“It would be strange to have the TVA experience without her,” Strong continues. “I don’t want to make assumptions, but the more involved she is, the better. She’s such a fascinating character. In the beginning, you think she’s just someone on an animated screen and then suddenly, she’s suddenly a holographic figure. So, what else could she be? … We don’t really know her origin story. That’s still being built, so it would cool if they had a lot more for her to do and I wouldn’t be upset if Miss Minutes suddenly turned into an on-camera Tara Strong in Season 2. I’d be ok with that.”
Whether Strong is asked back for Season 2 or not, she can rest easy knowing that Miss Minutes is now a member of the pantheon of iconic animated characters the actress has helped bring to life over the last three decades.
“It’s like this present that keeps getting delivered that I keep unwrapping and keep being delighted by,” she says of the hit Marvel series.
Minutes may be Strong’s most recent claim to fame, but fans already knew her as Timmy Turner (The FairlyOdd Parents), Bubbles (The Powerpuff Girls), Dil Pickles (Rugrats), Raven (Teen Titans), Harley Quinn (Batman: The Animated Series), and plenty of others long before Loki was a twinkle in Kevin Feige’s eye.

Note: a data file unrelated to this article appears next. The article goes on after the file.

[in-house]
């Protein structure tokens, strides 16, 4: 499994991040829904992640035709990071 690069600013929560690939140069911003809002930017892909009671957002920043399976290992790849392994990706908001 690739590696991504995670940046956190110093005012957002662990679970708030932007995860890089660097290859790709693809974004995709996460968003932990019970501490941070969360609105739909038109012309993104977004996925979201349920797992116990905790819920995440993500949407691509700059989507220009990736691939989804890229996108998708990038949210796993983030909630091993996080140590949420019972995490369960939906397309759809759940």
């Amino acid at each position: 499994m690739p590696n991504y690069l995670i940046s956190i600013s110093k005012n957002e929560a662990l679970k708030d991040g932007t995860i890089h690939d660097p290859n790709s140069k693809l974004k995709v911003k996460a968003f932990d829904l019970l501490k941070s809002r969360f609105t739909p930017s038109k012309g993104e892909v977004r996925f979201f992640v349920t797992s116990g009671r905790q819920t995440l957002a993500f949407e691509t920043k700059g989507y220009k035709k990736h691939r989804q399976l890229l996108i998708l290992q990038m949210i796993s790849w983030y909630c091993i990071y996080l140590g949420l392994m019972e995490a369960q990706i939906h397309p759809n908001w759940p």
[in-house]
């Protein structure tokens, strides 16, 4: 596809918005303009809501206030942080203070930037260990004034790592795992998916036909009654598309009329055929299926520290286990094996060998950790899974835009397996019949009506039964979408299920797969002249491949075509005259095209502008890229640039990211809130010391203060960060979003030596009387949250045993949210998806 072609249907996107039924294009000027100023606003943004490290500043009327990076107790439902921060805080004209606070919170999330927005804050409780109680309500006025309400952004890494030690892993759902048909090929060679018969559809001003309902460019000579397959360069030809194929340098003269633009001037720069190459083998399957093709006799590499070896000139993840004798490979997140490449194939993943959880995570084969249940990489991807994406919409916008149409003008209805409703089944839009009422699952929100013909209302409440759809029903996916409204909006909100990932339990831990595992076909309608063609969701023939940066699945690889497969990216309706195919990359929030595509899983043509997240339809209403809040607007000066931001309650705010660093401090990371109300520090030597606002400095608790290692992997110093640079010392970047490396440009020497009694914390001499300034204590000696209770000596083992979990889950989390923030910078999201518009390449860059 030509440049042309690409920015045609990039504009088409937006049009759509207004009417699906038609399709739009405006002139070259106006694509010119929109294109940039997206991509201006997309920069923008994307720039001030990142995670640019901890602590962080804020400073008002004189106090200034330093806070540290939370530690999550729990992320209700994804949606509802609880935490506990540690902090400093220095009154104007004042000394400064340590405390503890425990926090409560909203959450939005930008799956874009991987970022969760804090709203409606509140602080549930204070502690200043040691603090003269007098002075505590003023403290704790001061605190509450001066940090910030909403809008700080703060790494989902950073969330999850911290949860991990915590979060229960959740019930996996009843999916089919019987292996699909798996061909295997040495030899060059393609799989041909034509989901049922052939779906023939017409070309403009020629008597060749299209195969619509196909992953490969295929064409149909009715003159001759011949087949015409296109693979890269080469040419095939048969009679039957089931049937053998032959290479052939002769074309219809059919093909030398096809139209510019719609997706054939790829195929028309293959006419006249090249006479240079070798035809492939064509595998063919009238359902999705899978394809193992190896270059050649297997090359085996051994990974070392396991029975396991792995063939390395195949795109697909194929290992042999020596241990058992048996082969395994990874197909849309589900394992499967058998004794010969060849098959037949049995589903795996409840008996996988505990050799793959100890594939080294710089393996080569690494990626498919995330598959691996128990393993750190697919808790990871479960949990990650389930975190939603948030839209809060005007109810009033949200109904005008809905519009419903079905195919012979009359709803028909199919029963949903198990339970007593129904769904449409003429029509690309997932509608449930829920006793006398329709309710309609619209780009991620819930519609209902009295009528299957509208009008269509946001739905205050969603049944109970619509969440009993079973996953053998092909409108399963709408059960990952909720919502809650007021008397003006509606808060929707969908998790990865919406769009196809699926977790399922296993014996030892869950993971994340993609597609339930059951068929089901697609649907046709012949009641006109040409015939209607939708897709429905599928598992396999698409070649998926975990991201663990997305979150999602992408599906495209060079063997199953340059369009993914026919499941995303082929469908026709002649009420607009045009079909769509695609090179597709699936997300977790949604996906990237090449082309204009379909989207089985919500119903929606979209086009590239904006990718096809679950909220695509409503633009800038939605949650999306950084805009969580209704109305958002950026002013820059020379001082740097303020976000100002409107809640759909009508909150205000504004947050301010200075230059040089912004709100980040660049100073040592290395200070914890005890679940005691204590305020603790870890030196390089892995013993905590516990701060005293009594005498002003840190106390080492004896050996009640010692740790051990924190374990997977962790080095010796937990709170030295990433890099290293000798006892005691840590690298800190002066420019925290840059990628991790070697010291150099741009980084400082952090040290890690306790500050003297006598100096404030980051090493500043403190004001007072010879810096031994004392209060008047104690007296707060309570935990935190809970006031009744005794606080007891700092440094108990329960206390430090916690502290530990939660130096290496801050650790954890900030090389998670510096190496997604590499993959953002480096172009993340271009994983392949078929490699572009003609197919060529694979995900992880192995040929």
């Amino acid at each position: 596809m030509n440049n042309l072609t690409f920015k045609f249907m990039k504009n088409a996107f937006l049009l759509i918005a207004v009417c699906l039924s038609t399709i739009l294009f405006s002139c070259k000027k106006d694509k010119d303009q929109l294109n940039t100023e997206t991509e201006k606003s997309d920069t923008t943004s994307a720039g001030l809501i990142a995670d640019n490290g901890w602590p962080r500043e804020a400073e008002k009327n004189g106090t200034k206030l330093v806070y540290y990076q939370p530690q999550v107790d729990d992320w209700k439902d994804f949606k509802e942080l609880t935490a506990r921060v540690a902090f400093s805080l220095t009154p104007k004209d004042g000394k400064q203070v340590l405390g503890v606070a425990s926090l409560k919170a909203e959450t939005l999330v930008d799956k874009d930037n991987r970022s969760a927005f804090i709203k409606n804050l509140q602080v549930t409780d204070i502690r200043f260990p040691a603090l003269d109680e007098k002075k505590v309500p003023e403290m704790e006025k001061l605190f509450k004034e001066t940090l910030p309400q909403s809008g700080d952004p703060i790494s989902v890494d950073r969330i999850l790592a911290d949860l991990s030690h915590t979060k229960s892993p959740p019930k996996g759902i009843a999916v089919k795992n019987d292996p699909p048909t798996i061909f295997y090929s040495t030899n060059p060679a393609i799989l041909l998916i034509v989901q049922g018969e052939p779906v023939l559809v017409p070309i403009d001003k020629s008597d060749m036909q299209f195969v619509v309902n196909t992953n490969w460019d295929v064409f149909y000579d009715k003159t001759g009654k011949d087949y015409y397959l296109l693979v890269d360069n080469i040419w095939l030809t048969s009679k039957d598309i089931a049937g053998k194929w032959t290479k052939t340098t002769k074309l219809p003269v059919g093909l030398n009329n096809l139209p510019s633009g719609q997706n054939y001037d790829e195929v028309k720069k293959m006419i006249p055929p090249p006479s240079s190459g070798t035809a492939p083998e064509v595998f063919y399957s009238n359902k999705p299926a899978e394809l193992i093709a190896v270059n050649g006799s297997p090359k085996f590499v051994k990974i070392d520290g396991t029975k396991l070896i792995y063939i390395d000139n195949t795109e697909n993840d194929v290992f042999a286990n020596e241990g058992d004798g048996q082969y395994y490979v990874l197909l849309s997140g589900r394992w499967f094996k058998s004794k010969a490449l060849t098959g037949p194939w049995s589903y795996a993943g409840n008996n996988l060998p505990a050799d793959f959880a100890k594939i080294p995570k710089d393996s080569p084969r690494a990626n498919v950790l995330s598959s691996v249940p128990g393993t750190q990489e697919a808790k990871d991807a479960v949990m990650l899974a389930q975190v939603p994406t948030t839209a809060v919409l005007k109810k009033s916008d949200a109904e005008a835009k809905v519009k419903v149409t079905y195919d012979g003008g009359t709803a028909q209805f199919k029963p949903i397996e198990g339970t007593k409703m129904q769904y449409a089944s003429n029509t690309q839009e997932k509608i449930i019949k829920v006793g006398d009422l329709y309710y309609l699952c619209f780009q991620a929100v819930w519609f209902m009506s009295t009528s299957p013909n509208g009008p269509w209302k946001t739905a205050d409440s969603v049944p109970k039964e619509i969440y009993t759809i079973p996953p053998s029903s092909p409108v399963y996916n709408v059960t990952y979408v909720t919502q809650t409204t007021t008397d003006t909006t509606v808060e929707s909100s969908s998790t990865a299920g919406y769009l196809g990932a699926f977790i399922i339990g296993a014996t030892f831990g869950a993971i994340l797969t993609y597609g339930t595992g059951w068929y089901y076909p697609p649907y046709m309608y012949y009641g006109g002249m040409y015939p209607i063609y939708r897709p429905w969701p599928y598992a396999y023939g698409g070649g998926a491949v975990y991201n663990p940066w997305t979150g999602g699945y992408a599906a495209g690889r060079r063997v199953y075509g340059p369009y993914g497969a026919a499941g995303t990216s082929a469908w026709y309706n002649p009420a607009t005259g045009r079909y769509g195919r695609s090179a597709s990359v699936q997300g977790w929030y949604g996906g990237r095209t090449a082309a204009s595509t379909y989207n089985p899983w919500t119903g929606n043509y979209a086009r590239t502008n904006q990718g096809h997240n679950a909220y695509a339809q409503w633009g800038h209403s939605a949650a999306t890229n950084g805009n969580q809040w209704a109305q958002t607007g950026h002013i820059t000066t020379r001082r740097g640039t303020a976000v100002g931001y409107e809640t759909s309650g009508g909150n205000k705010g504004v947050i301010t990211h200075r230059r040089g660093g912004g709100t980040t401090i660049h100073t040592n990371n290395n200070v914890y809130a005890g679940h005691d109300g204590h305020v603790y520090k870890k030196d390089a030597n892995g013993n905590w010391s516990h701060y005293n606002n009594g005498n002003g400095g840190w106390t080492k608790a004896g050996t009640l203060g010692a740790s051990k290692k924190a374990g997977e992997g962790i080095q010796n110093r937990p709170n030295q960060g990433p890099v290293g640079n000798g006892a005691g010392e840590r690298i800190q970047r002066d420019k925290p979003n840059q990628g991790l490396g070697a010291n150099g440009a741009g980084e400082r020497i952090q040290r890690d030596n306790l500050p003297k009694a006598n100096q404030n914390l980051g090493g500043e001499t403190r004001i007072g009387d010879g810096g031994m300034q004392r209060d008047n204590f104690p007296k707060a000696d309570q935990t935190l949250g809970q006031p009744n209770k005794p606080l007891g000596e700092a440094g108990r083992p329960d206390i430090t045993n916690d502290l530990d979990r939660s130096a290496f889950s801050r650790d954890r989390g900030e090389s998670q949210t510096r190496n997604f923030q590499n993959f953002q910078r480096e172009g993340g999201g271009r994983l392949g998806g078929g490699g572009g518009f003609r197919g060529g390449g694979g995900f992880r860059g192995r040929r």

All of Strong’s roles have resonated with fans across the globe and in the era before COVID-19 drastically changed the way humans interact with one another, she was lucky enough to meet with many of them at conventions.
“What a great gift I’ve had to be able to be a conduit for these voices,” she adds. “When I think, ‘Have I done enough for the world?’ Because I do believe we’re here to do good and make people feel good. I’m like, ‘Thank you that I’ve been able to touch people all over the world with these characters.’ I’m really grateful for my career for that reason.”
While the concept of helping make the world a better place isn’t exactly a novel concept, it is something that relates to Jewish tradition of “tikkun olam,” which roughly translates into “repairing the world” through acts of kindness. Raised in a proud Jewish household in Toronto, Strong (the granddaughter of a cantor) says she was instilled with a great amount of respect for cultural practices from a very young age.